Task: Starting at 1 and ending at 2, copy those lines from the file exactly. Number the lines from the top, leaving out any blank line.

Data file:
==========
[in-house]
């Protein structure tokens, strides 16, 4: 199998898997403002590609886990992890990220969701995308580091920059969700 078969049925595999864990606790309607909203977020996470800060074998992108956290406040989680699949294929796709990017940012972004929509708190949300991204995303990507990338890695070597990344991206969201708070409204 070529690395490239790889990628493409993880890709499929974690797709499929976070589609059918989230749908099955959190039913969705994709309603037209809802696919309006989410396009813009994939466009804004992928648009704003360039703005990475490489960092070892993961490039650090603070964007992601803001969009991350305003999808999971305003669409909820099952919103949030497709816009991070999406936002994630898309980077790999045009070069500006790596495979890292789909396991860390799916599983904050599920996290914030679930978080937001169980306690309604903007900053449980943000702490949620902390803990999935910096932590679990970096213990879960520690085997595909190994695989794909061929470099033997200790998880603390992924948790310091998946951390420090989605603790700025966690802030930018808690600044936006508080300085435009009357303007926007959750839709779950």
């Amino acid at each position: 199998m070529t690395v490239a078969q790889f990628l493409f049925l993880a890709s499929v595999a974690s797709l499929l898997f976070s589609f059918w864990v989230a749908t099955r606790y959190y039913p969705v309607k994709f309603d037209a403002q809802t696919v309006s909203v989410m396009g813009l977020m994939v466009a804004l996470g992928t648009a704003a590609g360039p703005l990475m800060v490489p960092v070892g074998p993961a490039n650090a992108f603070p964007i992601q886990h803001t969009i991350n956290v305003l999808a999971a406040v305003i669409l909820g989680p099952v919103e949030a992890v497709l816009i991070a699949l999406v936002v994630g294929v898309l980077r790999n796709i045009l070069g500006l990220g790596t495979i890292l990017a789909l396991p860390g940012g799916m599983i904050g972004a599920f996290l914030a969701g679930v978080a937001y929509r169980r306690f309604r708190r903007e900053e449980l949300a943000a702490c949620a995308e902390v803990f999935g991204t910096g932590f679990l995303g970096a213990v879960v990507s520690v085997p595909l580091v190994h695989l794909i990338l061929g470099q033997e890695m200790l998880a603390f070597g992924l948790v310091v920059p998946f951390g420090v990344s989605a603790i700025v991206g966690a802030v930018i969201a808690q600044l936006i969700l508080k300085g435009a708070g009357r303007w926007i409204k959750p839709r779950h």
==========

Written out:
[in-house]
């Protein structure tokens, strides 16, 4: 199998898997403002590609886990992890990220969701995308580091920059969700 078969049925595999864990606790309607909203977020996470800060074998992108956290406040989680699949294929796709990017940012972004929509708190949300991204995303990507990338890695070597990344991206969201708070409204 070529690395490239790889990628493409993880890709499929974690797709499929976070589609059918989230749908099955959190039913969705994709309603037209809802696919309006989410396009813009994939466009804004992928648009704003360039703005990475490489960092070892993961490039650090603070964007992601803001969009991350305003999808999971305003669409909820099952919103949030497709816009991070999406936002994630898309980077790999045009070069500006790596495979890292789909396991860390799916599983904050599920996290914030679930978080937001169980306690309604903007900053449980943000702490949620902390803990999935910096932590679990970096213990879960520690085997595909190994695989794909061929470099033997200790998880603390992924948790310091998946951390420090989605603790700025966690802030930018808690600044936006508080300085435009009357303007926007959750839709779950």